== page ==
12) Koko B. Ware (James Ware): Ted DiBiase
13) Samu (Samula Anoia): Undertaker
14) Berzerker (John Nord): Undertaker
15) Undertaker (Mark Callaway): No One (Is taken out by Giant Gonzalez)
16) Terry Taylor: Ted DiBiase
17) Damien Demento (Phillip Theis): Carlos Colon
18) IRS (Mike Rotundo): Earthquake
19) Tatanka (Chris Chavis): Yokozuna
20) Jerry Sags (Jerome Sagonovich): Owen Hart
21) Typhoon (Fred Ottman): Earthquake
22) Fatu (Solofa Fatu): Bob Backlund
23) Earthquake (John Tenta): Yokozuna
24) Carlos Colon: Yokozuna
25) Tito Santana (Mercedes Solis): Yokozuna
26) Rick Martel (Richard Vigneault): Bob Backlund
27) Yokozuna: Winner
28) Owen Hart: Yokozuna
29) Repo Man (Barry Darsow): Randy Savage
30) Randy Savage (Randy Poffo): Yokozuna
Longest Time: Bob Backlund (61:10)
Shortest Time: Terry Taylor (:24)
Most Eliminated: Yokozuna (8)
Fun Fact: This is the first Royal Rumble where the winner got a World Title shot at Wrestlemania, adding some excitement and meaning to the match that had been lacking from 1988-1991.
Fun Fact II: Yokozuna tied the record for latest entry in the Rumble to win (#27). He tied Big John Studd, who entered #27 and won the 1989 Rumble.
Fun Fact III: It took just one year for Ric Flair’s longevity record of 59:26 to be broken. Bob Backlund outlasted Flair, starting at number 2 and lasting 61:10. The record has since been broken twice (Chris Benoit in 2004 and Rey Mysterio in 2006).
Fun Fact IV: This show marks the first WWF PPV match for Jerry Lawler, otherwise known as “The King.” Lawler cut his wrestling teeth in Memphis in the early 1970s, training with the great Jackie Fargo. By the late 70s Lawler was the man in Memphis, winning its top title numerous times. He also wrestled Ric Flair for the NWA World Title, and in fact won the AWA World Title from Curt Hennig in 1987. He was involved in a convoluted merger of titles involving the USWA, World Class and the AWA in 1988, which included Lawler holding all 3 of those world titles at once. His most high-profile feud was with comedian Andy Kaufman in 1982, which also included a memorable profanity-laced episode of “Late Night with David Letterman.” It was revealed in Kaufman’s bio-pic “Man on the Moon” that Lawler and Kaufman had pre-planned the entire feud. Lawler debuted on Prime Time Wrestling as Bobby Heenan’s replacement anchor for Mr. Perfect. Lawler would take up commentary duties on Superstars and also dabble in the ring from time to time. He also continued to book and wrestle in the Memphis-based USWA, which he owned.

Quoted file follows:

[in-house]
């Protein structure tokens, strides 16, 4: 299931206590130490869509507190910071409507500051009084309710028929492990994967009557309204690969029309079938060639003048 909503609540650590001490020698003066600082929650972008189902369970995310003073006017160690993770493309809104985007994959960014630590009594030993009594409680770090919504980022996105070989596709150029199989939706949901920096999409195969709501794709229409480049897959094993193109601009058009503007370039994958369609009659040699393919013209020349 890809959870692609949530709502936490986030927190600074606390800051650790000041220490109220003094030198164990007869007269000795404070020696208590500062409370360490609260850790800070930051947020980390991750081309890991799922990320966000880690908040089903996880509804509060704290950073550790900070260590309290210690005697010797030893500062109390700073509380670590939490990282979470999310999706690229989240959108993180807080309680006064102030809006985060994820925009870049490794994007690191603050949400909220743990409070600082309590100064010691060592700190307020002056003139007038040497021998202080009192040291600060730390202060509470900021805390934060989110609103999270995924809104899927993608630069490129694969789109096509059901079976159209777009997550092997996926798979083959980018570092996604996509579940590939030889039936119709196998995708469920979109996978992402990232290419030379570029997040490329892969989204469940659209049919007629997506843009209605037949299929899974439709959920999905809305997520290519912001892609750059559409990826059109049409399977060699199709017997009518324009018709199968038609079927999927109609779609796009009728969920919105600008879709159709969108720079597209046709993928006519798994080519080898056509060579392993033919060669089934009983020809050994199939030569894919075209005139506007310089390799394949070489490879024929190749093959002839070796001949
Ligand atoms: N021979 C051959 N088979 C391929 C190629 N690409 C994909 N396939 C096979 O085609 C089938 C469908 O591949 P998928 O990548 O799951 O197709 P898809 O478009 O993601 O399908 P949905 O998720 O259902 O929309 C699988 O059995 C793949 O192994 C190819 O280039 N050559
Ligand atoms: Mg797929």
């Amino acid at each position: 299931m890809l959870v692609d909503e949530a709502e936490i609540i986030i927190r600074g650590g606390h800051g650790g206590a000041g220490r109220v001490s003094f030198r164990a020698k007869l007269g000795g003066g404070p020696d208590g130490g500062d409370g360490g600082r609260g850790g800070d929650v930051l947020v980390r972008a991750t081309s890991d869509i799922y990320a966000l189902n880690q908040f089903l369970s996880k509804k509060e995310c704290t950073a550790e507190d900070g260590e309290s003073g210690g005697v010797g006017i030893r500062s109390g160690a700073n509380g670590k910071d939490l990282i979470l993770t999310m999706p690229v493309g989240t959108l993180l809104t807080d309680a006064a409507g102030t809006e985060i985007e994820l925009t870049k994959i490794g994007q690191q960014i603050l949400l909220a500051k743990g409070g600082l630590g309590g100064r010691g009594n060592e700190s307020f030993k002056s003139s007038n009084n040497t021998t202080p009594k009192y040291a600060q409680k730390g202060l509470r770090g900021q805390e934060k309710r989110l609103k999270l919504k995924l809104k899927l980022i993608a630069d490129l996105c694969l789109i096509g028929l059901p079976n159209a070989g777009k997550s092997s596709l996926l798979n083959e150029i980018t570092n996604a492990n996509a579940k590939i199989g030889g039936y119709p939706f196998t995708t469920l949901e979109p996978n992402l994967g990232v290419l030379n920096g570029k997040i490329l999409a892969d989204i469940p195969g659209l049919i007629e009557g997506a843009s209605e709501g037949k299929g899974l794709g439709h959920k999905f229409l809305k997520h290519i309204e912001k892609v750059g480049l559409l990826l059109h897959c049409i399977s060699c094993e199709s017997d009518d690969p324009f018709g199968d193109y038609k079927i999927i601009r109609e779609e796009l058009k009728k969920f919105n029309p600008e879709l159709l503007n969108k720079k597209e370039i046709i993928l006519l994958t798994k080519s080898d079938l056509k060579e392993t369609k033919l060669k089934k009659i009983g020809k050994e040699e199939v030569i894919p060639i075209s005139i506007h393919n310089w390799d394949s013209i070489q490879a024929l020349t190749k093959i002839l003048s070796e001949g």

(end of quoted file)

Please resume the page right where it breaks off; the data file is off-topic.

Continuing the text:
Fun Fact V: Let’s just take a moment to mention some other new faces in this match. Max Moon debuted on Superstars in October of 1992 and was basically supposed to be some sort of outer space type guy. He had a funky blue suit and wore a jet pack on his back. He was actually on the first episode of Monday Night Raw, as he battled Shawn Michaels for the Intercontinental Title. The role was originally supposed to be played by Konnan, who was part of the Mexican AAA promotion, but he bailed on the gimmick before he ever wore the costume. Instead, perennial jobber Paul Diamond donned the costume and played Max Moon until he disappeared back to outer space in late March. Also back on the scene is Terry Taylor, who we last saw clucking his way into the 1990 Royal Rumble as the Red Rooster. This time he is back under his real name, with the “Terrific” moniker. He wouldn’t make much progress as an active competitor, and would be relegated to interviewing duties by the summer while still popping up on house shows through August. One more debut is Carlos Colon, the Puerto Rican legend who was brought in as a one time shot to participate in the Rumble. He was a big deal in his home land, but doesn’t get to much of a pop here, and is actually called “youngster” by Gorilla Monsoon. A final debut is the insane Damien Demento, who makes his one and only PPV appearance here. He, like Max Moon, also wrestled on the first Monday Night Raw, as he battled the Undertaker in the Main Event of that show. Demento was best known as Mondo Kleen in Memphis, and would stick around as a jobber to the stars until September.